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Steve Porter

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  1. Thats not the original GIN I'm afraid. GIN Gliders is a South Korean company famous for their paraglider range and pilots. https://www.gingliders.com/en/ They made a range of kites in the early 2000's which were very popular due to their quality and stability. I had so much fun with them but sadly sold them all when the power kiting here in N. Ireland became an attitude rather than a hobby.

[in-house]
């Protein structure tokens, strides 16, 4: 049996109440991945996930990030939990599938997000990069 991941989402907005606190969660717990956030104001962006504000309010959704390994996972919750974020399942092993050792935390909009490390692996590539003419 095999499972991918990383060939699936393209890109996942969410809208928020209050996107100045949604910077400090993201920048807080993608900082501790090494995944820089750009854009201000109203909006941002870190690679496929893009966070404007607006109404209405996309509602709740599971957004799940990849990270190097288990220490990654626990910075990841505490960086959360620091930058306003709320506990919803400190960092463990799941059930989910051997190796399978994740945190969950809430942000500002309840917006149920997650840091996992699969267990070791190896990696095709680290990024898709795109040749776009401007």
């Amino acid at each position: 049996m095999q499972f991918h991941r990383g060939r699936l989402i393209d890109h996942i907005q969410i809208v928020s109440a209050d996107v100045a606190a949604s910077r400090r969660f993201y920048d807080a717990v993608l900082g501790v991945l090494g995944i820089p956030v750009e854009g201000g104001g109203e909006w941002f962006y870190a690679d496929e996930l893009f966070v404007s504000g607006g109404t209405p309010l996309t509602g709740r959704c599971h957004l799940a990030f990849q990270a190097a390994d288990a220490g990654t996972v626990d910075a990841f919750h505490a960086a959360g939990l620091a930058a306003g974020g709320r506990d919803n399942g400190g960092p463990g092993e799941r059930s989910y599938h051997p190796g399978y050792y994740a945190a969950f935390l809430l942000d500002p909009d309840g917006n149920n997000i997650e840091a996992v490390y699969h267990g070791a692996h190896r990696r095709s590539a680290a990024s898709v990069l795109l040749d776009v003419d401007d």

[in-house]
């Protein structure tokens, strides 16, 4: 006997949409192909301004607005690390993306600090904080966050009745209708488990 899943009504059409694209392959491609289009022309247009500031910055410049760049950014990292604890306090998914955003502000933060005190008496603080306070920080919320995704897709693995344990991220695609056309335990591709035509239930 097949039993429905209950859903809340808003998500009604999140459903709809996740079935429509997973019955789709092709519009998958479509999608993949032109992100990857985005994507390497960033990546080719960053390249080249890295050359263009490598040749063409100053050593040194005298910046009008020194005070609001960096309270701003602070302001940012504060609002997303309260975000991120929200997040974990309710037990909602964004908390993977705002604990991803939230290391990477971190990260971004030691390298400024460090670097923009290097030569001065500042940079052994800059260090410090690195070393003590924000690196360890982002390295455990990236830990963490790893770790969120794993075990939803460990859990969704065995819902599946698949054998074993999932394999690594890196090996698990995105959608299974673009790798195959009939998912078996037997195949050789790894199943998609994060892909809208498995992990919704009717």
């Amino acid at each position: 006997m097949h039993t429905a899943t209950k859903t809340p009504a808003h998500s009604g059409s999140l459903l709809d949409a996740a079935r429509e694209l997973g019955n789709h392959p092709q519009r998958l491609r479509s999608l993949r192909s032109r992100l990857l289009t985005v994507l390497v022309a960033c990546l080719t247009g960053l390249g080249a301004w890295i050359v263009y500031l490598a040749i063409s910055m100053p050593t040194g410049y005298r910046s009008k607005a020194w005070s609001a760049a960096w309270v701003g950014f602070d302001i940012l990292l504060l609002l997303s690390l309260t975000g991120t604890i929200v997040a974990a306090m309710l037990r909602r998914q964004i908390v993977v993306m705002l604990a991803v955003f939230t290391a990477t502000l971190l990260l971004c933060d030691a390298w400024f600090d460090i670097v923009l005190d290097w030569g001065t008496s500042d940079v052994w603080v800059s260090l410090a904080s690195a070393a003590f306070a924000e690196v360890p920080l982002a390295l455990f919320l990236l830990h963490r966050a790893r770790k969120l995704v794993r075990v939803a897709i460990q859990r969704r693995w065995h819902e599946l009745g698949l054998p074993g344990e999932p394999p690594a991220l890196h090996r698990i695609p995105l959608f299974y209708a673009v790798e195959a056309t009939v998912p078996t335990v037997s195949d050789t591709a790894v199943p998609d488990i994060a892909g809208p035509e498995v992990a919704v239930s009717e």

2. Nice Kites. A little like the Old Ozone LD.....in fact very like them. I agree on the quality bag though.. It is the one that is made and used by Gin Gliders. Seems anything that comes out of the Gin Stable in Korea is super quality.
  3. Steve Porter

    Gin Yoz 3.8M